Magnetic field transport in compact binaries

N. Scepi, G. Lesur, G. Dubus, J. Jacquemin-Ide
2020 Astronomy and Astrophysics  
Context. Dwarf novae (DNe) and low mass X-ray binaries (LMXBs) show eruptions that are thought to be due to a thermal-viscous instability in their accretion disk. These eruptions provide constraints on angular momentum transport mechanisms. Aims. We explore the idea that angular momentum transport could be controlled by the dynamical evolution of the large-scale magnetic field. We study the impact of different prescriptions for the magnetic field evolution on the dynamics of the disk. This is a
more » ... the disk. This is a first step in confronting the theory of magnetic field transport with observations. Methods. We developed a version of the disk instability model that evolves the density, the temperature, and the large-scale vertical magnetic flux simultaneously. We took into account the accretion driven by turbulence or by a magnetized outflow with prescriptions taken, respectively, from shearing box simulations or self-similar solutions of magnetized outflows. To evolve the magnetic flux, we used a toy model with physically motivated prescriptions that depend mainly on the local magnetization β, where β is the ratio of thermal pressure to magnetic pressure. Results. We find that allowing magnetic flux to be advected inwards provides the best agreement with DNe light curves. This leads to a hybrid configuration with an inner magnetized disk, driven by angular momentum losses to an MHD outflow, sharply transiting to an outer weakly-magnetized turbulent disk where the eruptions are triggered. The dynamical impact is equivalent to truncating a viscous disk so that it does not extend down to the compact object, with the truncation radius dependent on the magnetic flux and evolving asṀ −2/3 . Conclusions. Models of DNe and LMXB light curves typically require the outer, viscous disk to be truncated in order to match the observations. There is no generic explanation for this truncation. We propose that it is a natural outcome of the presence of large-scale magnetic fields in both DNe and LMXBs, with the magnetic flux accumulating towards the center to produce a magnetized disk with a fast accretion timescale.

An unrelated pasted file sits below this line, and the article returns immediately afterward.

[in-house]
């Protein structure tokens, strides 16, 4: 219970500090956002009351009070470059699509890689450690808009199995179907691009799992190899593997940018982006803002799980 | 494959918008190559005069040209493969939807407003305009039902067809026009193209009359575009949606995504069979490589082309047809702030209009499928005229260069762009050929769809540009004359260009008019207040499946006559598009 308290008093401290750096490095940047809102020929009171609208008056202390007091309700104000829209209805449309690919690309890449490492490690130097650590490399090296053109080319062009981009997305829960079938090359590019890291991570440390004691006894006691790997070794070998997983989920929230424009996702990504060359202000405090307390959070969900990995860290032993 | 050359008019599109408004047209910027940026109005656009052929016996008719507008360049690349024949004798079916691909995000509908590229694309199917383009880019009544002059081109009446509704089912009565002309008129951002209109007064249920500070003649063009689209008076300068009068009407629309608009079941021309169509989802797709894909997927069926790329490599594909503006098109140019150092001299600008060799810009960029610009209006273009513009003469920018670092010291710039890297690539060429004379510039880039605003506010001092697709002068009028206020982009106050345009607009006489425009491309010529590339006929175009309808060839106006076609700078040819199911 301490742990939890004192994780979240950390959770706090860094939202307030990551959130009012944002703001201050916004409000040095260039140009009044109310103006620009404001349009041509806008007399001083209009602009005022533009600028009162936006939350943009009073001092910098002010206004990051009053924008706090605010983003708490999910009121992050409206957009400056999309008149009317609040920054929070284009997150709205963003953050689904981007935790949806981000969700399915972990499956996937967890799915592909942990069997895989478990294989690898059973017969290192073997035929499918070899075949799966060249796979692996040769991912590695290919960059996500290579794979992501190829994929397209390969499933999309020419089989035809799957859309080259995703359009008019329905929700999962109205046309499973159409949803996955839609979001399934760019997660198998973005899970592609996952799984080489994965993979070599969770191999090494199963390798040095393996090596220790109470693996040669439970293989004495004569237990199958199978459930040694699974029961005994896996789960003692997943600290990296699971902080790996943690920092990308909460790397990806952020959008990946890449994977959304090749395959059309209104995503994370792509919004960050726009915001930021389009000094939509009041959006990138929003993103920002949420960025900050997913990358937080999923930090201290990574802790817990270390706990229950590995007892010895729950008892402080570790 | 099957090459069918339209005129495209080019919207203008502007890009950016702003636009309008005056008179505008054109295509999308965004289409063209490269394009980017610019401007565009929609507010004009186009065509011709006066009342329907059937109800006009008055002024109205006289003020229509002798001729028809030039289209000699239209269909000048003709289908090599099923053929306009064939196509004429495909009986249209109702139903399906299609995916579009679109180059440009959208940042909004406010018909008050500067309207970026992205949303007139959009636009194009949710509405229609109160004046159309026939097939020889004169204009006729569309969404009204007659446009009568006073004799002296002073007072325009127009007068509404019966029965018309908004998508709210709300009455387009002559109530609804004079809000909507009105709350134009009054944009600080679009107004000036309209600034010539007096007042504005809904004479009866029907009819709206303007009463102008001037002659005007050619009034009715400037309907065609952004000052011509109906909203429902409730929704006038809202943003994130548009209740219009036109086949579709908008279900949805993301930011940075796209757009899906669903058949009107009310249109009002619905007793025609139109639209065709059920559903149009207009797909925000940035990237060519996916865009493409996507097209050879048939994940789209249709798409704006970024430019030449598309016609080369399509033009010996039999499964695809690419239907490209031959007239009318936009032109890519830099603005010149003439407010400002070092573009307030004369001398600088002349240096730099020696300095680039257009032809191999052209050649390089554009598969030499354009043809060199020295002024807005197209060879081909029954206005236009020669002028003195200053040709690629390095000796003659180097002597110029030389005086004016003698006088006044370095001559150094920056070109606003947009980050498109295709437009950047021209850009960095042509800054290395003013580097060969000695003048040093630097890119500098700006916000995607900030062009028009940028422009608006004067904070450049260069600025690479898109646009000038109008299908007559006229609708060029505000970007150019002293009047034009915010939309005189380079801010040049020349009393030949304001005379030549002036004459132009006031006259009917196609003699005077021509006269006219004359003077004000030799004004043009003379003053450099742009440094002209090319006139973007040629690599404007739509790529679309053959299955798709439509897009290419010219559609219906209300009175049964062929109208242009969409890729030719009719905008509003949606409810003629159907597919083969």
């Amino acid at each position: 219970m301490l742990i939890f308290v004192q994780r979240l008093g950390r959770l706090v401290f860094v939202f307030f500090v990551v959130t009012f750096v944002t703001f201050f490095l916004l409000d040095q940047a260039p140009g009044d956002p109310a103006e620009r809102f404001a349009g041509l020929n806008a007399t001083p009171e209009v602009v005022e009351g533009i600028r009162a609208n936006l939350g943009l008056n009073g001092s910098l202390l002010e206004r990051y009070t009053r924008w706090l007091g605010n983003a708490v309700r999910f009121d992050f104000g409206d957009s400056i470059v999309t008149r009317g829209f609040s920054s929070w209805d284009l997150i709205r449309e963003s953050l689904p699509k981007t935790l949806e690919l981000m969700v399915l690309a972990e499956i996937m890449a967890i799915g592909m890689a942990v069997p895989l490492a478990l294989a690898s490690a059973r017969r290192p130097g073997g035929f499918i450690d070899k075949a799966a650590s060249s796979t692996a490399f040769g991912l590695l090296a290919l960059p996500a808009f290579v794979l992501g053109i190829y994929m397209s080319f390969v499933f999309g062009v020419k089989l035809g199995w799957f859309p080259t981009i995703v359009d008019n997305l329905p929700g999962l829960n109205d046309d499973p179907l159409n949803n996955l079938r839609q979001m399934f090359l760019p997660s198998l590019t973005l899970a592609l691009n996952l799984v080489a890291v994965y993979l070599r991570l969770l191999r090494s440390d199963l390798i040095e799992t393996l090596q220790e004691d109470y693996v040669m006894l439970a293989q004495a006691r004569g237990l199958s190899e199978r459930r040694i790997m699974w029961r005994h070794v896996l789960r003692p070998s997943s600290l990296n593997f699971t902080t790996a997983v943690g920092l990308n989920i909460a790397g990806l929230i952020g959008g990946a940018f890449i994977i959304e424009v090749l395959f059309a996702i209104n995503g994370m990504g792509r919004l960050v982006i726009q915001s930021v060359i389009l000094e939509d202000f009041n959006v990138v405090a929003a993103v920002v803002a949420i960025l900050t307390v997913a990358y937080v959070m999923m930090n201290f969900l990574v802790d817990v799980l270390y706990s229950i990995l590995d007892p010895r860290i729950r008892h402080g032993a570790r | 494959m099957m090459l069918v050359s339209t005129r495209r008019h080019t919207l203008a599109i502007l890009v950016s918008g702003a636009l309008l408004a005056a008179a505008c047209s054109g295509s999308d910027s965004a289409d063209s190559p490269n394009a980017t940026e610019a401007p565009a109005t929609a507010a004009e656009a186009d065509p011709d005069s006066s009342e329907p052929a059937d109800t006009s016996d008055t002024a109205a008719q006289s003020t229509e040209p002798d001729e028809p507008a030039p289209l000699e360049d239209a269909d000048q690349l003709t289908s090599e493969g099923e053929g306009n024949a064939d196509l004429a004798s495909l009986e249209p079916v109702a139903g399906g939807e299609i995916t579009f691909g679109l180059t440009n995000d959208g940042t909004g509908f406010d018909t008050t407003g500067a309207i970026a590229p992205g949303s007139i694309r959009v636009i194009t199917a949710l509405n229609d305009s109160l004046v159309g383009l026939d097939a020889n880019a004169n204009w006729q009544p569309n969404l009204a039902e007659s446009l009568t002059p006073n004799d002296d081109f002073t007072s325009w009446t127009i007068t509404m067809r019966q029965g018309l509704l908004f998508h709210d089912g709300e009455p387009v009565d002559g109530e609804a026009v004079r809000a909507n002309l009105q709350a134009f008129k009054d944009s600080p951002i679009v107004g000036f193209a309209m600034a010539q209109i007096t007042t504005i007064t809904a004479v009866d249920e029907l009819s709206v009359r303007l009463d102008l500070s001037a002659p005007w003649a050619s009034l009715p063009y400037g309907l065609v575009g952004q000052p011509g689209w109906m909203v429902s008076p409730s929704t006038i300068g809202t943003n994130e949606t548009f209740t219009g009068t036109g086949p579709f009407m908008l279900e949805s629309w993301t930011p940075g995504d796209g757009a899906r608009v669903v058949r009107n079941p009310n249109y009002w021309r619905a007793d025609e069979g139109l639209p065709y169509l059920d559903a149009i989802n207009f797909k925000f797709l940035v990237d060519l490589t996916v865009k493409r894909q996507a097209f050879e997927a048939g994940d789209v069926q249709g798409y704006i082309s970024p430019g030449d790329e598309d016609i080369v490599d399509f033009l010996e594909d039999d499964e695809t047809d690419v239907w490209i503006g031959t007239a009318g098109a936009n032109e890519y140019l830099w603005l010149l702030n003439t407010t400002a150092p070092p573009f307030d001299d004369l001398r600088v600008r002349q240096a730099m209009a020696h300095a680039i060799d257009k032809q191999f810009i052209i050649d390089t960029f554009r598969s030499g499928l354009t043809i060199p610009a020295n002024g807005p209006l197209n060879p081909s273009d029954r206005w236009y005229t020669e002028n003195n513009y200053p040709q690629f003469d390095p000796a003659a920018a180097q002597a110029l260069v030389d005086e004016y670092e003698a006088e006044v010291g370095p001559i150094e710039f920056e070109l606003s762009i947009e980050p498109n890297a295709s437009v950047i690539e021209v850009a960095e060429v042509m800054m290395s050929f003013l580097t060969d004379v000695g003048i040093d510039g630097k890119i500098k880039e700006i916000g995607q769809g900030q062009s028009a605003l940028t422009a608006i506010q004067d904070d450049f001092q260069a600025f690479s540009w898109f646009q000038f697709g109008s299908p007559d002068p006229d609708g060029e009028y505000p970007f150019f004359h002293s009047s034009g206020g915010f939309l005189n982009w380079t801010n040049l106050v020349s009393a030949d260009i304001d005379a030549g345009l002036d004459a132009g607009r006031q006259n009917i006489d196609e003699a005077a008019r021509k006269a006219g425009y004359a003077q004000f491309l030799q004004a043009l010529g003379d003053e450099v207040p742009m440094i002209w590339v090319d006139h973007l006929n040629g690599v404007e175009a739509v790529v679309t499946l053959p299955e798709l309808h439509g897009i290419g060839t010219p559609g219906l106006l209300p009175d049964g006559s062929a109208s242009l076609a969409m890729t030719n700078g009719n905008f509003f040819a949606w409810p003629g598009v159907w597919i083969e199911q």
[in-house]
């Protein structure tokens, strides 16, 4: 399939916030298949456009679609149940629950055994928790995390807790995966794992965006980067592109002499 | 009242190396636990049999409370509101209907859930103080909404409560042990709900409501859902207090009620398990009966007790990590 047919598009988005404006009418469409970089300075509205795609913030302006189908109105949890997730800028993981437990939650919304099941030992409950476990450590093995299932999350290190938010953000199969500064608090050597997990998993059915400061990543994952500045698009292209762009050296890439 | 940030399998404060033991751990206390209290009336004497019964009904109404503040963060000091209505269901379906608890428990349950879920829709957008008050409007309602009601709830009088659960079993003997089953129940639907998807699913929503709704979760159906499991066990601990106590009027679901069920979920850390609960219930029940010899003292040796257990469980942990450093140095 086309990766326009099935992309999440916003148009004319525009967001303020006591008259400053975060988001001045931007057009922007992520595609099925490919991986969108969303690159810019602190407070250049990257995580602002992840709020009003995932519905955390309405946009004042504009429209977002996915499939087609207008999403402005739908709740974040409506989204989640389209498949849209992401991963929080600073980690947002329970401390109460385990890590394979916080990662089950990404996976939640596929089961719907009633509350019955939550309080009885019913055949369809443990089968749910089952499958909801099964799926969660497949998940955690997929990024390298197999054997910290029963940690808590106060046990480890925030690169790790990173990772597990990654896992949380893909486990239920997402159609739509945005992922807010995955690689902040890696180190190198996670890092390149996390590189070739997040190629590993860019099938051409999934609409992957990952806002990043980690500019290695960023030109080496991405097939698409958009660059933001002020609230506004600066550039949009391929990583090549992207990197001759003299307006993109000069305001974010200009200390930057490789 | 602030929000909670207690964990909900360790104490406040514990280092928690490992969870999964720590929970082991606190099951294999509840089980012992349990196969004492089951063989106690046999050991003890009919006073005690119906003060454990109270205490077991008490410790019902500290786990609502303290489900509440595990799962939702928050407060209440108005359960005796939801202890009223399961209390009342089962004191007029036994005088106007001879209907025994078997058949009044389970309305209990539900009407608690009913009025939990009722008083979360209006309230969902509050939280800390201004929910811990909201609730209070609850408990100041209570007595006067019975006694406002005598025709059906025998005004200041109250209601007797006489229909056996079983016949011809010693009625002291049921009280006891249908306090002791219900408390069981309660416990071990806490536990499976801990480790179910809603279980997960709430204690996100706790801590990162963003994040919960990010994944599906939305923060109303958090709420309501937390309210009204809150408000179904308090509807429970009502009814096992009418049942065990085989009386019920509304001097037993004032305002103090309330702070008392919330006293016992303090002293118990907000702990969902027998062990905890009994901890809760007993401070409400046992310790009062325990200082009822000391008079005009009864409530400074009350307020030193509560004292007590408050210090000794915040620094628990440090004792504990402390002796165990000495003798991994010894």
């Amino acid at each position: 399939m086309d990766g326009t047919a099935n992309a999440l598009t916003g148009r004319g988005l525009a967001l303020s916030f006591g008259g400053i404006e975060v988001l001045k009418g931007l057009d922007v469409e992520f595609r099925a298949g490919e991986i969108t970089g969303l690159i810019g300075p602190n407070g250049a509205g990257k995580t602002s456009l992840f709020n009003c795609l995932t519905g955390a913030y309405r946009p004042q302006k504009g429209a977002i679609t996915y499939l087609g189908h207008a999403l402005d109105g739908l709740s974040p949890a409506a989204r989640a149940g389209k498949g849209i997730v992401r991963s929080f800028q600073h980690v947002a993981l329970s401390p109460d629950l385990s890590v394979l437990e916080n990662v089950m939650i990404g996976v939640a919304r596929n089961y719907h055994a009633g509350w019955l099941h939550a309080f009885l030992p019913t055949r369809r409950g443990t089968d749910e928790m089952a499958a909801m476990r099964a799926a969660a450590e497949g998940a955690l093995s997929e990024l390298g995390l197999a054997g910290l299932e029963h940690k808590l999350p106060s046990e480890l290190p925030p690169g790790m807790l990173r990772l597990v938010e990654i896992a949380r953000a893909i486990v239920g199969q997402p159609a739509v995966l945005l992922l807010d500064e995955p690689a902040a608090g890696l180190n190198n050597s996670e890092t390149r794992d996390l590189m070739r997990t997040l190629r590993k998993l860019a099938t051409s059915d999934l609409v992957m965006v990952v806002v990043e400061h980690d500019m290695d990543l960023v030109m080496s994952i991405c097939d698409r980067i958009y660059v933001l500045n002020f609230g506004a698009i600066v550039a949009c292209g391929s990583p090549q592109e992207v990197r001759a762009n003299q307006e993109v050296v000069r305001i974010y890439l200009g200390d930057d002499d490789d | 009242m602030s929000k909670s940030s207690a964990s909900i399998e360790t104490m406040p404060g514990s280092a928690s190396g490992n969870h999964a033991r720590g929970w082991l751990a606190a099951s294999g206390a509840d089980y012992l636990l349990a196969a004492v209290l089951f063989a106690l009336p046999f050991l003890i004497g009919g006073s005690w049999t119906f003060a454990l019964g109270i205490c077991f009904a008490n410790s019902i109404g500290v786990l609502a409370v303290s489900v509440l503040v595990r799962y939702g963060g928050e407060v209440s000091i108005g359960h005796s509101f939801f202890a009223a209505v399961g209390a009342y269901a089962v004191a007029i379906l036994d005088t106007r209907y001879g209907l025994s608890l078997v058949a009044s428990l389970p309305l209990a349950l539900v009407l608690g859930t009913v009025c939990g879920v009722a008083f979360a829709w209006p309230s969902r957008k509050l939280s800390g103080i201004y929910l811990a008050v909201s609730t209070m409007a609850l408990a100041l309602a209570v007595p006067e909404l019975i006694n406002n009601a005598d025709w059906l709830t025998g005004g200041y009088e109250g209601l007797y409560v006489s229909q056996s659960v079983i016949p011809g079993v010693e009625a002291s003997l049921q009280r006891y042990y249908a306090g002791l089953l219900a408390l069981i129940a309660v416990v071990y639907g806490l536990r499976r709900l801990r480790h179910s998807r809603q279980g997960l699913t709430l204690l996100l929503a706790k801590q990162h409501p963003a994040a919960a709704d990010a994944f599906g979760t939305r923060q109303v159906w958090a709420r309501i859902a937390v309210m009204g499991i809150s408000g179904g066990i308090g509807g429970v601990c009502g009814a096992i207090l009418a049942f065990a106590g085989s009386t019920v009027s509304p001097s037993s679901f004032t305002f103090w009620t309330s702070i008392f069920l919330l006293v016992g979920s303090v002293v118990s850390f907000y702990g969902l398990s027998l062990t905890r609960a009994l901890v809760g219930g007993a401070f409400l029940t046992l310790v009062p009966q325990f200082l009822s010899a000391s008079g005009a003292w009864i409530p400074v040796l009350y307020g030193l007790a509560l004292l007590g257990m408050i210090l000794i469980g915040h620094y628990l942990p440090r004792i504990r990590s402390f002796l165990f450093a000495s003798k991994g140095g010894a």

doi:10.1051/0004-6361/202037903 fatcat:g3gj2opwmbcnba6fkya3ni6lvq